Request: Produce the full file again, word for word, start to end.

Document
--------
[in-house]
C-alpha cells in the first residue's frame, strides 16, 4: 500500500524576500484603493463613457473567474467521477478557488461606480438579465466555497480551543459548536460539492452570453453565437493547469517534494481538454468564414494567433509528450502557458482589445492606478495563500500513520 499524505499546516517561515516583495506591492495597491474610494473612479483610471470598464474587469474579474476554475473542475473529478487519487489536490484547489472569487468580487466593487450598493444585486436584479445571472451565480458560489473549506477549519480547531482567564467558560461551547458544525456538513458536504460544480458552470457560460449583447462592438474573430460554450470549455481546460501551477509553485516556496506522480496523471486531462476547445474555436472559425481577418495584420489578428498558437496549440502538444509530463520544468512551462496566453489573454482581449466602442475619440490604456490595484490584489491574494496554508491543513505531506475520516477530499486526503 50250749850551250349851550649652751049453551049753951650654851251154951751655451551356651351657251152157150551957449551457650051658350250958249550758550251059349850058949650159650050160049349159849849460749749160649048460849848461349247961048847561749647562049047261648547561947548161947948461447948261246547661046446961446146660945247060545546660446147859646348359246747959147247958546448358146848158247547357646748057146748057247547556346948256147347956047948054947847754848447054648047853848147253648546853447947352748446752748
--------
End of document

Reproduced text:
[in-house]
C-alpha cells in the first residue's frame, strides 16, 4: 500500500524576500484603493463613457473567474467521477478557488461606480438579465466555497480551543459548536460539492452570453453565437493547469517534494481538454468564414494567433509528450502557458482589445492606478495563500500513520 499524505499546516517561515516583495506591492495597491474610494473612479483610471470598464474587469474579474476554475473542475473529478487519487489536490484547489472569487468580487466593487450598493444585486436584479445571472451565480458560489473549506477549519480547531482567564467558560461551547458544525456538513458536504460544480458552470457560460449583447462592438474573430460554450470549455481546460501551477509553485516556496506522480496523471486531462476547445474555436472559425481577418495584420489578428498558437496549440502538444509530463520544468512551462496566453489573454482581449466602442475619440490604456490595484490584489491574494496554508491543513505531506475520516477530499486526503 50250749850551250349851550649652751049453551049753951650654851251154951751655451551356651351657251152157150551957449551457650051658350250958249550758550251059349850058949650159650050160049349159849849460749749160649048460849848461349247961048847561749647562049047261648547561947548161947948461447948261246547661046446961446146660945247060545546660446147859646348359246747959147247958546448358146848158247547357646748057146748057247547556346948256147347956047948054947847754848447054648047853848147253648546853447947352748446752748